Goldman Sachs has historically been one of the more bullish investment houses on Wall Street, but the firm has recently taken a dark macro view. The Wall Street Journal reported on Sept. 1 that Goldman issued a 54-page report sent to their institutional clientson August 16th arguing that as much as $1 trillion in capital may be needed to shore upEuropean banks; that small businesses in the U.S., a past driver of job production, are still languishing; and that China’s growth may not be sustainable.
The trading ideas suggested by Goldman,
"....a fancy option play that offers a way to take a bearish position on the euro, and a bearish bet through an index of insurance contracts on the credit of European financial stocks."
But Goldman is also facilitating sales of Spanish sovereign bonds. From WSJ:
".....On Wednesday [Aug. 31], Goldman and two other major banks hosted a presentation in London in which the Spanish economics secretary, Jose Manuel Campa, planned to outline Spain’s fiscal austerity measures and pitch Spain’s case to investors, according to an invitation seen by The Wall Street Journal. Goldman has a leading position among banks in facilitating sales of Spanish sovereign debt."
"Goldman's own trading positions potentially could benefit if hedge funds and other clients make trades based on the report. Goldman says in bold letters at the top of the report that other Goldman traders, or "Goldman Sachs personnel," may already have acted on the material in the report."
So what that means is that Goldman is already in positions and is front-running their clients. Now that's really delivering the promise of putting the interests of clients first. Moreover, there could be some potential conflict of interest.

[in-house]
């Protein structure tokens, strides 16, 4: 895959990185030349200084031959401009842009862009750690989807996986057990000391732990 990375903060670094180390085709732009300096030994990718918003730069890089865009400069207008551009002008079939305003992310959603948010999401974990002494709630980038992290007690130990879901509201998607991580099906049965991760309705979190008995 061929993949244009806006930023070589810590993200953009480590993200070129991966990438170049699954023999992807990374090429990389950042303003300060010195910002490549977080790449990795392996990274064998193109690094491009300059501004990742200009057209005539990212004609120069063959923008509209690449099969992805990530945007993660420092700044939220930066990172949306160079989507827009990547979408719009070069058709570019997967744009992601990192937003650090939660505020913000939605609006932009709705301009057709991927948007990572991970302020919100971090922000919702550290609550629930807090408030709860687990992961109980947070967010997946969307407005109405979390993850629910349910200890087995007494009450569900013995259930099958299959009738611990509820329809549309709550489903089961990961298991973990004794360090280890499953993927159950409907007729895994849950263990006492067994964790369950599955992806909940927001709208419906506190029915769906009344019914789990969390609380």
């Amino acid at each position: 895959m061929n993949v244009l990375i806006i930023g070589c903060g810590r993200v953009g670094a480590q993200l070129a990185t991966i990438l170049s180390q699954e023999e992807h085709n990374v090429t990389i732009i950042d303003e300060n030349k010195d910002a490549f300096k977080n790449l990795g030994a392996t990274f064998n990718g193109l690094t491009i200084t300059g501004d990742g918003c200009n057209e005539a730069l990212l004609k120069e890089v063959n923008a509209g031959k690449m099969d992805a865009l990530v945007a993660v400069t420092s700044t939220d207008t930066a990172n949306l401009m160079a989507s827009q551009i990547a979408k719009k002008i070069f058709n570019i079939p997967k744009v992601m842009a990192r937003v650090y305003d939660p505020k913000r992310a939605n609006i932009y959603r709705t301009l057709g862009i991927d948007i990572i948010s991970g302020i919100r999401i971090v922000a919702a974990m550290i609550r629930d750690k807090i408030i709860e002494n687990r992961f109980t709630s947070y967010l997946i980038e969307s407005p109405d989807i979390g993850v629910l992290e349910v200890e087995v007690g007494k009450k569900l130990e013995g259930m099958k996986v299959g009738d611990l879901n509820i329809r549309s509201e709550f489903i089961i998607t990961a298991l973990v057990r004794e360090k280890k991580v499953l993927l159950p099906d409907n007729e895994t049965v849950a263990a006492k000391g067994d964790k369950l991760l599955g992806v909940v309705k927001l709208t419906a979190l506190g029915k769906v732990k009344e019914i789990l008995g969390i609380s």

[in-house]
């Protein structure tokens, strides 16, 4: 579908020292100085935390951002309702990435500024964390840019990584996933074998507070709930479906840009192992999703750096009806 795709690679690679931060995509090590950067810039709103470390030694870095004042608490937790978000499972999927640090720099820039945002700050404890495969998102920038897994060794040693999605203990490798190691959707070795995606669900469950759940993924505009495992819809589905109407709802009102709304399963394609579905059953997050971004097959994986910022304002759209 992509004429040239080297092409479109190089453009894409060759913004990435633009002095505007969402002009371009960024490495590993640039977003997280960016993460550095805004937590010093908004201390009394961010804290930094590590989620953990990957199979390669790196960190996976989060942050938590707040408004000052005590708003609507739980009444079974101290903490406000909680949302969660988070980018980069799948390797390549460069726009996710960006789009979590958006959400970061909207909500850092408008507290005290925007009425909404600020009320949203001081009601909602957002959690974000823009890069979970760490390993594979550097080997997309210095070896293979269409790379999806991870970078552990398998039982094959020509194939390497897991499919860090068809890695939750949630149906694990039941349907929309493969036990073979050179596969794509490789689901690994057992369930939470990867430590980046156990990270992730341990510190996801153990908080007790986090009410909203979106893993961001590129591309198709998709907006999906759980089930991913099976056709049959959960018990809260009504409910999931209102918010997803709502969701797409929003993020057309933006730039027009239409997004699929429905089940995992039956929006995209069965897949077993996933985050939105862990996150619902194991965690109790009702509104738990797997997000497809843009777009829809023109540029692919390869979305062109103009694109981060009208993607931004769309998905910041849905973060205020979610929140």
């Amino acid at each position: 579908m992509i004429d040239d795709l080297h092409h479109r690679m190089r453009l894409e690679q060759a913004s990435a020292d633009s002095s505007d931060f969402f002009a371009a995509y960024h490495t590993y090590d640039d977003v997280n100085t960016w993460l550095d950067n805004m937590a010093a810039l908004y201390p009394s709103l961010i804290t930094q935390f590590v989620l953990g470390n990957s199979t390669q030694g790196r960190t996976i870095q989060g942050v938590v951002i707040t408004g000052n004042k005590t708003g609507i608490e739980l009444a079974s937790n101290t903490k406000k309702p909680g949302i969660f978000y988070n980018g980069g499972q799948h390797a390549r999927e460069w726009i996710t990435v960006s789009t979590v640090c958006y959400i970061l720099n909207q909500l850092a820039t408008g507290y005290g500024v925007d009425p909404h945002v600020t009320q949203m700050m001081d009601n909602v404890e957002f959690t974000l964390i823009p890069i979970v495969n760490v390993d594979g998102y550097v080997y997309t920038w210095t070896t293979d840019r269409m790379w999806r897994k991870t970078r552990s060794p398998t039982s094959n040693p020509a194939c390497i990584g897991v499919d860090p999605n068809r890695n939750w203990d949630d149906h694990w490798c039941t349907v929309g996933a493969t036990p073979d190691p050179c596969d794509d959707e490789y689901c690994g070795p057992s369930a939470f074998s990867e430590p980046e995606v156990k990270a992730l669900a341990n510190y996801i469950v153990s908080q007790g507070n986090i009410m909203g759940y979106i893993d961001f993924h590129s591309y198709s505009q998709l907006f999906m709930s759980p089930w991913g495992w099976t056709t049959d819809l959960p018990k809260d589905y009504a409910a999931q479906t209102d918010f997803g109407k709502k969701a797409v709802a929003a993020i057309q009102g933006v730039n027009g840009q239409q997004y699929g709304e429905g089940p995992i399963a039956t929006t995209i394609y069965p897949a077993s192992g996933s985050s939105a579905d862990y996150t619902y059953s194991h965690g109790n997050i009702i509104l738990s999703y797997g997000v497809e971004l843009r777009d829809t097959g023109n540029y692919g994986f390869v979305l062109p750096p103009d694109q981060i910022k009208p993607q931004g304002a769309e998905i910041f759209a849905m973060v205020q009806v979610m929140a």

That is, on one hand, Goldman is getting compensated to market the sovereign bond of Spain, but on the other hand, Goldman has put in positions and advised its big clients to bet against the Euro and European banks, which is, in essence, betting against the Spanish bond the firm is supposed to facilitate sales, albeit indirectly.
So, it'd be very interesting, to say the least, to be a fly on the wall to listen what Goldman's response would be when challenged by the potential investors of the Spanish bond with questions such as "Are you sure we should buy these bonds? You guys are very bearish on the Euro and European banks and are supposedly betting against it?"
An even better question is when Goldman would reverse its recommendation whenever the situation suits as it did within a-month time on commodities and crude oil in April and May this year leaving the majority of regular investors holding the bag, while the firm is most likely already positioned to benefit from the resulted market reaction.
This came just two months after Goldman has reportedly received a subpoena in June 2011 from the office of the Manhattan district attorney "stemming from a 650-page Senate report from the Permanent Subcommittee on Investigations that indicated Goldman had misled clients and Congress about its practices related to mortgage-linked securities."
You might recall prior to the 2008 financial crisis, Goldman Sachs, along with some other big Wall Street banks were peddling complex synthetic collateralized debt obligations, or CDO’s (the more infamous one is Goldman's Abacus 2007-AC1). These big banks then not only made short bets, but also pitched their hedge fund and institution clients to bet against the housing market, and pocketed huge fees and profits.